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Cosby accuser planned confrontation

Associated Press Associated Press 3/06/2016

Newly public police records in Bill Cosby's criminal sex-assault case show his accuser planned to confront him weeks after their 2004 encounter but backed off when he got too close to her.

Andrea Constand told police she "just wanted to confront him about it and ask some questions" when she returned to his home after dining with him and others at a restaurant.

Instead, Constand waited a year before telling her mother and then police. A suburban Philadelphia prosecutor decided at the time not to bring charges, citing insufficient evidence of a crime.

Cosby, 78, was arrested last year after the case was reopened amid the release of his testimony in Constand's civil lawsuit and after dozens of other women had aired similar complaints of being drugged and molested.

Excerpts of the 2005 police statements were read aloud in court last week at Cosby's preliminary hearing, when a judge sent the case to trial. The full police statements were posted as exhibits in the court file on Thursday.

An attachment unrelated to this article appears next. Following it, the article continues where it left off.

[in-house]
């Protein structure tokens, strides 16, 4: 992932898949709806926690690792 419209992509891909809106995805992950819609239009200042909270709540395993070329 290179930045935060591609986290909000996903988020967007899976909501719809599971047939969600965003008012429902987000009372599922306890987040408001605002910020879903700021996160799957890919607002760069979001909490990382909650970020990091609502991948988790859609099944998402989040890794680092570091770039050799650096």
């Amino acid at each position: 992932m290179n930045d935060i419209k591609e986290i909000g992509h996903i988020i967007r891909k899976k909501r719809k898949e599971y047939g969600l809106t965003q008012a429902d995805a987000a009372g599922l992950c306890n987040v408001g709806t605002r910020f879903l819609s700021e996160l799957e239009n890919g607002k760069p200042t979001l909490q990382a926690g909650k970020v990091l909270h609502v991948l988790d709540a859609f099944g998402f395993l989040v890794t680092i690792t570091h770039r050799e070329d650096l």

Cosby, in his January 2005 statement, said he had shared three earlier "romantic" encounters with Constand at his suburban Philadelphia home. He described them as "petting" sessions and said they did not have sex. Constand said she had twice rejected his "advances" before the night she believes she was drugged and molested.

Constand, then 31, told police that she never told Cosby she's gay. On the other hand, she said, "I never gave him any reason to believe I was interested in him."

The two had met through Temple University, where Constand was the director of women's basketball operations. Cosby, a longtime trustee, was the university's most prominent promoter. In his deposition, taken as part of the lawsuit she filed, he said he became interested in her the first time he saw her at the university's gym.

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